MANILA'S RENEWAL PROGRAM TACKLES UNIVERSITY BELT
Manila, Feb. 15, 2003 -- The University Belt area is a major component in Manila's development plan and the urban renewal program must be carried out in all sectors as this would perk up the economy.
This was the assessment of Mayor Lito Atienza, saying "a city that is clean will definitely have a robust economy. This is a time-tested formula."
At the roundtable discussion on University Belt area concerns, Atienza assured school officials led by UE president Josefina R. Cortes that the city government would implement several features of the urban renewal program for the Manila Central U-Belt.
"Soon, the road from Espana to C.M. Recto will be lighted which should make the area safer from muggers and thieves," Atienza told discussion participants, held at the seminar room of the UE Foundation for Research and Advanced Studies, Inc. (UE-FRASI).
A draft on the urban renewal plan for the U-Belt area has been prepared by the University of the East, Far Eastern University, Polytechnic University of the Philippines, University of Manila and the Philippine School of Business Administration for the implementation of programs, projects and activities that will enhance the immediate environment of each institution and the whole Manila Central U-Belt area. Atienza revealed that physical improvements around the U-Belt area could have been introduced had not work on the Light Rail Transit (LRT) 2 started two years ago.
"Basically, we can't do anything as the whole place was under severe construction conditions," he said. The Manila mayor said he hopes the stations or terminals of LRT 2 would be accessible to existing pedestrian overpass and underpass so the students would have an easier and safer access to the commuter trains.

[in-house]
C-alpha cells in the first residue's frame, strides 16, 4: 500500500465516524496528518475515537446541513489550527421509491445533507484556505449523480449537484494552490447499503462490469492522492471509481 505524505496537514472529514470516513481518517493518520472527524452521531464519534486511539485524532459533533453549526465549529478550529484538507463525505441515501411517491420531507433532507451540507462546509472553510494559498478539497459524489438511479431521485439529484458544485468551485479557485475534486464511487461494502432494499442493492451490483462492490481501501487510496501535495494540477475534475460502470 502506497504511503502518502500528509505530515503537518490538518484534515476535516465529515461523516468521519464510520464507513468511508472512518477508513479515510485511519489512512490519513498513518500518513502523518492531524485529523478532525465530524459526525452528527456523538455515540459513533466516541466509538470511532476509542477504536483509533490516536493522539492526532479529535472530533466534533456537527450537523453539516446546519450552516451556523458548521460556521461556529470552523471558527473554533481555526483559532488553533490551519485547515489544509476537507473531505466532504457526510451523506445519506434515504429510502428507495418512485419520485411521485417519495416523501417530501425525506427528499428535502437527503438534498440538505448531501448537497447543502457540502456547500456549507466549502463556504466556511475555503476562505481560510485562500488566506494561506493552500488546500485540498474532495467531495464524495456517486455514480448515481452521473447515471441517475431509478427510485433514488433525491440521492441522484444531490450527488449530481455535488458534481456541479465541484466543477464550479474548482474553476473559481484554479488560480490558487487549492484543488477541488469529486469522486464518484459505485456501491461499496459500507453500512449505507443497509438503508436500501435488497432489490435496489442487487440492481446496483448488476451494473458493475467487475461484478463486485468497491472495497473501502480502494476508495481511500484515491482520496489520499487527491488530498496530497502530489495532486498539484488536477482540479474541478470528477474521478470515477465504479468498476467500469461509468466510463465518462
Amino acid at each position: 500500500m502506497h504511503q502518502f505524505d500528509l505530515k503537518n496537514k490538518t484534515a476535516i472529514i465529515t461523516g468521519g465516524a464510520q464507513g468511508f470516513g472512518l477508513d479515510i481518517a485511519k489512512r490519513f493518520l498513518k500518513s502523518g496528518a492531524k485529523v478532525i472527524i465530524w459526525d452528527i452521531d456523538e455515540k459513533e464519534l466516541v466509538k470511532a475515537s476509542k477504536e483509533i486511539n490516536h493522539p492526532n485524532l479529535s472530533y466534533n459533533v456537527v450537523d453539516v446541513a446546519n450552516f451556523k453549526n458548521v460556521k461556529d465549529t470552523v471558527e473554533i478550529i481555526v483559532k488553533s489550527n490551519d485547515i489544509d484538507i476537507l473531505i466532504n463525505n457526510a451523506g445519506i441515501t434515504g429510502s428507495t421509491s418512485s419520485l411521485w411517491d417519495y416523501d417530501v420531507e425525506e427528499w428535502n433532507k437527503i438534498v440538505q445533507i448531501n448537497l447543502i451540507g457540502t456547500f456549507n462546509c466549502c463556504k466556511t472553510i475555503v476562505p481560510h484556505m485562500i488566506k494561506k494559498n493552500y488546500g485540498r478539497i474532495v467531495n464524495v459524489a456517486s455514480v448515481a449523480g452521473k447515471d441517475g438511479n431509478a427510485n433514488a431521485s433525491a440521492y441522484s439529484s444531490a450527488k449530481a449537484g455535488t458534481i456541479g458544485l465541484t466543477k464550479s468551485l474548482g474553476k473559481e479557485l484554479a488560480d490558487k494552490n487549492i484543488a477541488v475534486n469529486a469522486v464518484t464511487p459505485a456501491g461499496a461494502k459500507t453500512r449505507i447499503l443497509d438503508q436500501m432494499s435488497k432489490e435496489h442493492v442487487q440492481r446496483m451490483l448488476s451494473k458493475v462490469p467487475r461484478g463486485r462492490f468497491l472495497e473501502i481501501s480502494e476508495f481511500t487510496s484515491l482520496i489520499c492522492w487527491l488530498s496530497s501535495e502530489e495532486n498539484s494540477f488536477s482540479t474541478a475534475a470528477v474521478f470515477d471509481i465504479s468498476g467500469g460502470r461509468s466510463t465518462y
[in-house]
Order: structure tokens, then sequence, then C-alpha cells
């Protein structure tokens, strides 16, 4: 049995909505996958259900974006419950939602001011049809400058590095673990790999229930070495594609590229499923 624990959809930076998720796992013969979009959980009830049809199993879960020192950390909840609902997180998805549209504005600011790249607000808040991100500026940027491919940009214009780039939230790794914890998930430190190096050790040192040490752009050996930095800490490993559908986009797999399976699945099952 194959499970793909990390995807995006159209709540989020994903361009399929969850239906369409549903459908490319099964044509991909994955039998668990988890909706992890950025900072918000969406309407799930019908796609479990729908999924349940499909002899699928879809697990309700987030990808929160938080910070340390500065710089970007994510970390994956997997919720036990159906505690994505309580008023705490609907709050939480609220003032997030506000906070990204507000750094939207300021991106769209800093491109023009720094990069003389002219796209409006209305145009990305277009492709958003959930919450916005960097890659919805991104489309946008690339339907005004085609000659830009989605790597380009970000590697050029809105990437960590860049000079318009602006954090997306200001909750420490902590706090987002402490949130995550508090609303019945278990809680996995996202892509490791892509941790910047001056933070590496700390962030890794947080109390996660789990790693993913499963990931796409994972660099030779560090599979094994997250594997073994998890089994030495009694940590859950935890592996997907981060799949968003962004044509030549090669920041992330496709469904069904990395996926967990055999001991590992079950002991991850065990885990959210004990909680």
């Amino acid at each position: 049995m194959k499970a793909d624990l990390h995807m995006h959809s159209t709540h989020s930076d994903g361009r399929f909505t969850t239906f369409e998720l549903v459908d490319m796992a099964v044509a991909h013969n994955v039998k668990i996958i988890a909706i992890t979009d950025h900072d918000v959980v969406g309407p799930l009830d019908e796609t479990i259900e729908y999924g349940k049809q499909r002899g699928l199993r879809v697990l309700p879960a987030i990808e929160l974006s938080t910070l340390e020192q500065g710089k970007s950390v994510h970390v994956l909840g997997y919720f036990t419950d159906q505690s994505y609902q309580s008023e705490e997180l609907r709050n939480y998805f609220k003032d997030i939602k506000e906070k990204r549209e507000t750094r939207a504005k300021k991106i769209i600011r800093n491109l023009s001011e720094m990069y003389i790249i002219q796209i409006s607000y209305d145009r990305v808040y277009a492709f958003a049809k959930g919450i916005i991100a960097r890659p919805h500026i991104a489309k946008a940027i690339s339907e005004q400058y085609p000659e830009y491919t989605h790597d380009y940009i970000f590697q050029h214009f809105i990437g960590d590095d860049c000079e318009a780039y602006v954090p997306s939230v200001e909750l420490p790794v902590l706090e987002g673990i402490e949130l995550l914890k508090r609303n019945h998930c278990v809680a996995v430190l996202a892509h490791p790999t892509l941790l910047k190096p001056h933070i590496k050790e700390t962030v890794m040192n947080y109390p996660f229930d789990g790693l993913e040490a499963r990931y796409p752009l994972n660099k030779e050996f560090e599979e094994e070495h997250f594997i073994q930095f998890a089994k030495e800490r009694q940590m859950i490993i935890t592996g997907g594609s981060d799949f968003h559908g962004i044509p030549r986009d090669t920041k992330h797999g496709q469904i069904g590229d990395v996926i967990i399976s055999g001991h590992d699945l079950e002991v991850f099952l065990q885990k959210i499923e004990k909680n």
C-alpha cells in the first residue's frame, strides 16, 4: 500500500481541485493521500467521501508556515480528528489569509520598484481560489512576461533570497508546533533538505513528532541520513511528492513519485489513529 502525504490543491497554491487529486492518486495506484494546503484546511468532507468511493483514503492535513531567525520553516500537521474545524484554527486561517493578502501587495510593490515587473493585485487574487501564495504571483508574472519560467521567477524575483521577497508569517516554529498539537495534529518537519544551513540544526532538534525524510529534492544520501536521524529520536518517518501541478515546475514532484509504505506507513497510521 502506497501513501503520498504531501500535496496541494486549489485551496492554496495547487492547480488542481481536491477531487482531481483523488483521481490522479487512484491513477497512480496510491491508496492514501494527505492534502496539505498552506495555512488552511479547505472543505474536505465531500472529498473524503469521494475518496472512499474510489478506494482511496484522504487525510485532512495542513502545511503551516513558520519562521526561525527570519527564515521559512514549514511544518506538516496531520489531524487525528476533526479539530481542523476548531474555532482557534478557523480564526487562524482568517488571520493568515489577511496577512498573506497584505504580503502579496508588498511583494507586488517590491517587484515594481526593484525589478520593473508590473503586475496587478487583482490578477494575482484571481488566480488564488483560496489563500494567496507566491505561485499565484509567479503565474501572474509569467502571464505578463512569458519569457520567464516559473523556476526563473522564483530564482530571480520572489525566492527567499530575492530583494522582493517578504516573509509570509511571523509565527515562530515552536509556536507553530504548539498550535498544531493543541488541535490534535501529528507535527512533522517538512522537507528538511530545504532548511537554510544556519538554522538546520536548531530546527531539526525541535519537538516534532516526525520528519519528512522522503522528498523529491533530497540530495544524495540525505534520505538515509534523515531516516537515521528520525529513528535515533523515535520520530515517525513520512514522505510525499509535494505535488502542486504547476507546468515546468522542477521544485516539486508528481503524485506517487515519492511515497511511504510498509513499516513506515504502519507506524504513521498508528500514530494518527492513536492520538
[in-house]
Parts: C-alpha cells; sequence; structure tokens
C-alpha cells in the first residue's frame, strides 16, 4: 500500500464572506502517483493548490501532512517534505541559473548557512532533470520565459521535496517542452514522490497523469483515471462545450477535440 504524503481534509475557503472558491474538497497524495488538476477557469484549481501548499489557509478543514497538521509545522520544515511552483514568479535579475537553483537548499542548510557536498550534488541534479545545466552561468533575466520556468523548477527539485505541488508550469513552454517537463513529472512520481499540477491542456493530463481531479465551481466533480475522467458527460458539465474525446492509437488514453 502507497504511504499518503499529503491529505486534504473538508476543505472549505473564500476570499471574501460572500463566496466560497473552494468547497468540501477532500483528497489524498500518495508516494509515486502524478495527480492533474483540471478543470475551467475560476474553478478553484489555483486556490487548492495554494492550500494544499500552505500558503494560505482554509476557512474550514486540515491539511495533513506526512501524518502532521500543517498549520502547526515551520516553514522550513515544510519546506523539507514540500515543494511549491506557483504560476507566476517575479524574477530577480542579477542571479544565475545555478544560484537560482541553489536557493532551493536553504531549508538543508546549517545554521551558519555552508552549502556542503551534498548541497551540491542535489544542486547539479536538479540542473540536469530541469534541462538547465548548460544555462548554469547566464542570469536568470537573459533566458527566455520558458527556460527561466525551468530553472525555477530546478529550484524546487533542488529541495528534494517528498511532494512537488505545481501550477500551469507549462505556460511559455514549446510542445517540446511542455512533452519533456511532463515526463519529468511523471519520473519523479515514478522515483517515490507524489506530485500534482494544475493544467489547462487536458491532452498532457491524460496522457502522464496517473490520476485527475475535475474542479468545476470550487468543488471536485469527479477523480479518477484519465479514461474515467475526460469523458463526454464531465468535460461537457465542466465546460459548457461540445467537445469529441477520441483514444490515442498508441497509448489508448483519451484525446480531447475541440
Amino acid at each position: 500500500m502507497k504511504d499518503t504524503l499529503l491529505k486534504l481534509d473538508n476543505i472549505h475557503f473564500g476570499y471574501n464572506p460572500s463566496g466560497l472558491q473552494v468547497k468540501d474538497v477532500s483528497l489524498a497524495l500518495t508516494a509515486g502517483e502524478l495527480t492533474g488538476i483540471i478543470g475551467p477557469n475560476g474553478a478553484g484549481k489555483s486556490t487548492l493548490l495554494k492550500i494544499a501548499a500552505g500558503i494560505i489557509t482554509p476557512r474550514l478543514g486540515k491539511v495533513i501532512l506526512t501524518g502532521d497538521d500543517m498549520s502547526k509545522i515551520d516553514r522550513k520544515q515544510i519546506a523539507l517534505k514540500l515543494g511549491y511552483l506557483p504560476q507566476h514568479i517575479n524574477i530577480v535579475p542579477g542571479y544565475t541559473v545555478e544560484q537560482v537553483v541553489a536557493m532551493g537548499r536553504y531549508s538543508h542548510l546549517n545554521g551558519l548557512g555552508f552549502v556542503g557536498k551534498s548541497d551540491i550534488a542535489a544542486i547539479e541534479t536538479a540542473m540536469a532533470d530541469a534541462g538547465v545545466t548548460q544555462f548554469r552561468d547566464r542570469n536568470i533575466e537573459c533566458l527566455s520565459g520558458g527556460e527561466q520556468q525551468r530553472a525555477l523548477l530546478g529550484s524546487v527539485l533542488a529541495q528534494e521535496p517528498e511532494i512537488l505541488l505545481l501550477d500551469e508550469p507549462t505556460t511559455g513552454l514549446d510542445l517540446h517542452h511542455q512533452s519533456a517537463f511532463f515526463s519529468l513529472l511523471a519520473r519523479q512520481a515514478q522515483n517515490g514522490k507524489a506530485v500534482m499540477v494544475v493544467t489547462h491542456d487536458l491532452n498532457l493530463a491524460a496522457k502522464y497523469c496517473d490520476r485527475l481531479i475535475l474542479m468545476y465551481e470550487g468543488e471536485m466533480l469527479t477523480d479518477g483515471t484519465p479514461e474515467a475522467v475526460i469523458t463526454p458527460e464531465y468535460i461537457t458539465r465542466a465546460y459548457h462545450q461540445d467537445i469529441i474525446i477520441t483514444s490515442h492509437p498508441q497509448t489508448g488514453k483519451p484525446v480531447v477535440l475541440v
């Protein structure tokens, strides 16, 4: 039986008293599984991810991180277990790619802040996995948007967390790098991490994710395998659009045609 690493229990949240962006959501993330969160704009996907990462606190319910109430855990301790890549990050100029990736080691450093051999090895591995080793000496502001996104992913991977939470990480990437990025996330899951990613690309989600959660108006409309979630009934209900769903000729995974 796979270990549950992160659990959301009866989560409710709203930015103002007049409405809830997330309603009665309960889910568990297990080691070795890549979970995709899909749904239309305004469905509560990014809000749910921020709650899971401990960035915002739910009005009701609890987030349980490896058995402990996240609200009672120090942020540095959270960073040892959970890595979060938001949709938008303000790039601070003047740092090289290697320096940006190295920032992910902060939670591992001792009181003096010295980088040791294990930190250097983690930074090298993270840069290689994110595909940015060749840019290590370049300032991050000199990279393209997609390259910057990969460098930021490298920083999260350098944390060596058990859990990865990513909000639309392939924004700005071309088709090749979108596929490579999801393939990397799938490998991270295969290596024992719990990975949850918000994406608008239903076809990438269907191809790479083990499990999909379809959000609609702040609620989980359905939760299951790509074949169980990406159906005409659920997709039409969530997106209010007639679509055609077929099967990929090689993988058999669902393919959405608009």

He said there is no sense educating the youth "if there is nothing to look forward to in the future." Decay and deterioration, Atienza noted, would transform Manila into an inner city and allow other cities and municipalities in Metro Manila to seek the distinction as the Philippines' capital city.
But the local chief executive played down this possibility, stressing that Manila is rich in history, culture and the country's education center.
"Quezon City can never be the capital city, same with Makati. They can have all the mall, but they don't have Manila Bay," Atienza pointed out.
He said the city's development plan called "Buhayin ang Maynila" program also focuses on upgrading the urban center's role as "the molder of young people's future."
Atienza said his administration's ongoing projects to rehabilitate plazas and create more playgrounds have not been spared from criticisms, especially from owners of business establishments.
"It's so easy to ride on issues," he said. "Like a typical mayor, you just go through with your term, before you know it it's election time. But I am not like that. I want things done for Manila," he added. From the time of Mayor Arsenio Lacson to Mayor Antonio Villegas, he recalled, Manila did not seem to have any development plan resulting in the deterioration of the 432-year historic city.
"I look forward to studying the proposals (of the urban renewal project) and possibly implementing its features as we see it fitting to our overall program," Atienza told the roundtable discussion.
Reported by: Sol Jose Vanzi
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